Trying to keep on top of all the deals out there could drive you to the asylum. You don't really need desktop alerts and emails pinging off every 4 minutes, and you could spend hours trying to manually check for deals. Instead, go to CleanSnipe, where you can look at deals from all of those daily deal sites, as well as standard sites like REI, Campsaver and Altrec. It's like your little peephole to the world of real-time gear deals.

And if you prefer to be out in the mountains rather than glued to your computer, just set up a profile, enter the gear you're window shopping for and CleanSnipe will email you when it hits the sweet price. You'll also be able to instantaneously compare prices across retailers and see the dates when the item was being offered for less. They pretty much do everything but pay for your gear.

GearBurger

Despite its meaty name, GearBurger is the most streamlined site on this list. It offers you the same tracking function as CleanSnipe: enter the type of gear you're looking, the brands you like and they'll email you when it's on sale. The site monitors nearly 4,000 brands and over two dozen retailers, so they're like your own personal gear private eye. Outside of your account info, the GearBurger site is like a clean slate; it doesn't list much of any deals on the site, just sends you the intel directly. It's kind of a nice change of pace from the seizure-inducing onslaught of gear, accessories and sales that other sites have compartmentalized in 20 different ways.

GearTrade

One sure way to get gear at the lowest possible price is by shopping used. If you're a little hesitant shopping gear on eBay or Craigslist, maybe GearTrade is right for you. Essentially a dedicated marketplace for used and sale outdoor equipment, GearTrade is the place where buyers and sellers for used tents, bikes, boats, backpacks, skis, and so on meet up and make the proverbial handshake. It's set up just like a standard retail store, complete with big, orange "Buy Now" button, only the gear has a bit more history and a bit less price to it. Payments are routed through Gear Trade and the buyer has 72 hours to inspect the delivered gear to ensure it matches the description.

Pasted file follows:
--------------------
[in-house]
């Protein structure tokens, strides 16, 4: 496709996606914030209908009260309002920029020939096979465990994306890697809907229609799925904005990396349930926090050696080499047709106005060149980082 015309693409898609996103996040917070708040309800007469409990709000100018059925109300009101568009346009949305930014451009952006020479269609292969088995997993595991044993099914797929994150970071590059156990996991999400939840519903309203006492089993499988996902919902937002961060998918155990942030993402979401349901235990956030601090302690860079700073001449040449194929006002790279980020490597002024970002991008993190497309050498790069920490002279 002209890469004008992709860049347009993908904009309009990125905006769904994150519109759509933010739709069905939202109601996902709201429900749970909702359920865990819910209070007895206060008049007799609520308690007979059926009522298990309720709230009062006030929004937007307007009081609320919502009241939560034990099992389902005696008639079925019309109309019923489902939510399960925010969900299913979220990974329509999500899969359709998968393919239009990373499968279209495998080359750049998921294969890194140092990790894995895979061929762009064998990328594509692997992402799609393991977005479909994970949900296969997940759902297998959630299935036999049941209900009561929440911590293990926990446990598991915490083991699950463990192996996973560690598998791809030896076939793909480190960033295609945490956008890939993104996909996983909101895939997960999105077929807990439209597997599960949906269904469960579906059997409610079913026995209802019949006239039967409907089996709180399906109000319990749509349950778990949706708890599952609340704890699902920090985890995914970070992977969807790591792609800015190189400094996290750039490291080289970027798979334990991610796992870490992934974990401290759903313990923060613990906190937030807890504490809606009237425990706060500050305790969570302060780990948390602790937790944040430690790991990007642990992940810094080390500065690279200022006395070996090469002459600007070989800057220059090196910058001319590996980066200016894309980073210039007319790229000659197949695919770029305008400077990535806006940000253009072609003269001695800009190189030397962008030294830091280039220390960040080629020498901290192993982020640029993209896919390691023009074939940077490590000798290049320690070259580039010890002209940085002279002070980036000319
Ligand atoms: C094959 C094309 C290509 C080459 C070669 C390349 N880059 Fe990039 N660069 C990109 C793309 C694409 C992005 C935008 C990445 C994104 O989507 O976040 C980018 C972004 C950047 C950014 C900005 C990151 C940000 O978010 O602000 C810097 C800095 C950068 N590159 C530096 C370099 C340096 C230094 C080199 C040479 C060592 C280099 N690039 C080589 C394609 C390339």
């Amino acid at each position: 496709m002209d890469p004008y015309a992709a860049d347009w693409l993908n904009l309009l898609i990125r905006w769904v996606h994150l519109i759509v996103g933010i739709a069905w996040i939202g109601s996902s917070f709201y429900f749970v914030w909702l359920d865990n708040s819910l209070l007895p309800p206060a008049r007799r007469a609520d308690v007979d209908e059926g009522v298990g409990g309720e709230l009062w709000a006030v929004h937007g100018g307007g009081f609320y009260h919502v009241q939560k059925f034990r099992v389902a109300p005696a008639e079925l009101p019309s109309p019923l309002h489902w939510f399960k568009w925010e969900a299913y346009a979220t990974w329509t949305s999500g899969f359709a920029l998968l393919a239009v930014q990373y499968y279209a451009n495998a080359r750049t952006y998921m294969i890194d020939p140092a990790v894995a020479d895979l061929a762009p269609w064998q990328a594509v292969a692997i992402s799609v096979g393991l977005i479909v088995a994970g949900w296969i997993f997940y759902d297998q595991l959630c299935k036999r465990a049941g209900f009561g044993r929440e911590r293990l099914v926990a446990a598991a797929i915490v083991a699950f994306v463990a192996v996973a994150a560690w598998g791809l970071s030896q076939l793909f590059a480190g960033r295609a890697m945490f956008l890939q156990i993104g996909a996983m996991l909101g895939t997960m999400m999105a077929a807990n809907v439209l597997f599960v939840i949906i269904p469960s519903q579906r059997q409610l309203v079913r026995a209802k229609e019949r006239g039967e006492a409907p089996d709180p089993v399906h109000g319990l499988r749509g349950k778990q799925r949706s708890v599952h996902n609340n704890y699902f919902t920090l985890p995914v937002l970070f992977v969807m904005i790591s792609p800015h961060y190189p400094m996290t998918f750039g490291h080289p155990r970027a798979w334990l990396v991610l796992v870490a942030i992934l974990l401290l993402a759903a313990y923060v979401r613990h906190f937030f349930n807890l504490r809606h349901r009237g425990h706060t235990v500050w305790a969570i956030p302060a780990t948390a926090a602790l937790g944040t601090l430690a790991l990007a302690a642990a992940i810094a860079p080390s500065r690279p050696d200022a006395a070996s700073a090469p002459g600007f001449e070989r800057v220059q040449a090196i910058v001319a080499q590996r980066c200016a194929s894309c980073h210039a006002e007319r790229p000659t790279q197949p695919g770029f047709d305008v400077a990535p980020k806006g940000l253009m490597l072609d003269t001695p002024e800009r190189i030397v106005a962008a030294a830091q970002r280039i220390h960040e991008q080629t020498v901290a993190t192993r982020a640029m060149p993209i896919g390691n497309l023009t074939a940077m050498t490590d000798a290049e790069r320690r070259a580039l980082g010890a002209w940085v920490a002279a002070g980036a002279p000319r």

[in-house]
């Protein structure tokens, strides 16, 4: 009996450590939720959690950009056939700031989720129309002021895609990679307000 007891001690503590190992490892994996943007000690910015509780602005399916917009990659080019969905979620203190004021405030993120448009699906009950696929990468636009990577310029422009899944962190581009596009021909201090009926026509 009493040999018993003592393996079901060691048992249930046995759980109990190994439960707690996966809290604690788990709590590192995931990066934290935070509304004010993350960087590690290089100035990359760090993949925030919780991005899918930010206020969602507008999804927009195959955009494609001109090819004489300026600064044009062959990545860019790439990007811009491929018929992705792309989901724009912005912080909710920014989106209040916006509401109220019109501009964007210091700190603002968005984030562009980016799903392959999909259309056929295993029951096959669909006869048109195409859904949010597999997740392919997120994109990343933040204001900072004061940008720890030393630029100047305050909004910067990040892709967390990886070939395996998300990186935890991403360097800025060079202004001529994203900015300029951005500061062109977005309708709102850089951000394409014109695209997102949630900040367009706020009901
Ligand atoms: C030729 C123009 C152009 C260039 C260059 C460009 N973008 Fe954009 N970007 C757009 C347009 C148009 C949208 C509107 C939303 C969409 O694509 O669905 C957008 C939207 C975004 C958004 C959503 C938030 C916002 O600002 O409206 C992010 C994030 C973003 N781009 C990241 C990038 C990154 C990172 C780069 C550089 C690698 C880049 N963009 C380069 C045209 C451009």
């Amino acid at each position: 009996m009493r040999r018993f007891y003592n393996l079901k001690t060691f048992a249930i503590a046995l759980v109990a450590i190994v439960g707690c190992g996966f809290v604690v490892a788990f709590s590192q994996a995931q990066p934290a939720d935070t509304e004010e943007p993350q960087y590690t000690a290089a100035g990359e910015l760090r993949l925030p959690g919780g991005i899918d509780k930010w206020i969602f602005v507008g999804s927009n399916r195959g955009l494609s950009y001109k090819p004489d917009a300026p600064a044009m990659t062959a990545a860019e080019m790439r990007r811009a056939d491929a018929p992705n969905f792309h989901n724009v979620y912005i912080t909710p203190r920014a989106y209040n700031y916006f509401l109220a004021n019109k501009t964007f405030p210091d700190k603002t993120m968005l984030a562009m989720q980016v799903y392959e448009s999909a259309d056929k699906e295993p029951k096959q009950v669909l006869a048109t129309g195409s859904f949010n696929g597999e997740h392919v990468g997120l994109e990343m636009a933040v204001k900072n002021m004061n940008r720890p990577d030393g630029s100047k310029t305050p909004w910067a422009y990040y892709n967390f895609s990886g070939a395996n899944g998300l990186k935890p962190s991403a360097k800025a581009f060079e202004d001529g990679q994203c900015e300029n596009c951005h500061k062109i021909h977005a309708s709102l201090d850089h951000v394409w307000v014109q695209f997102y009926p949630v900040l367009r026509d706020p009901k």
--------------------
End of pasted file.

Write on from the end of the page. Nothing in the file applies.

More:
Others

Frankly, gear sites seem to be in the midst of a renaissance of late. That may change as the economy turns around, but for now, there are more sites than I care to keep track of (I need to save some money, after all). Since this article would never end if I tried to list every one, I'll sign off with a few more:

Gear66: membership site, up to 70 percent off, etc. etc.

Outlet stores: Major retailers like Backcountry, REI and Moosejaw all got 'em

Campmor: I've always found their "Hot Deals" section to be worth a look.

Woot: Deal-of-the-day site for electronics and appliances, once in a while you'll find a stray GPS or other outdoor toy

The Cheap Outdoors: Another gear-deal monitoring site with one-day deals, coupons, promotions and other goodies

Bottom line: There's really no good reason to pay top dollar for outdoor equipment with the ridiculous number of deal sites out there.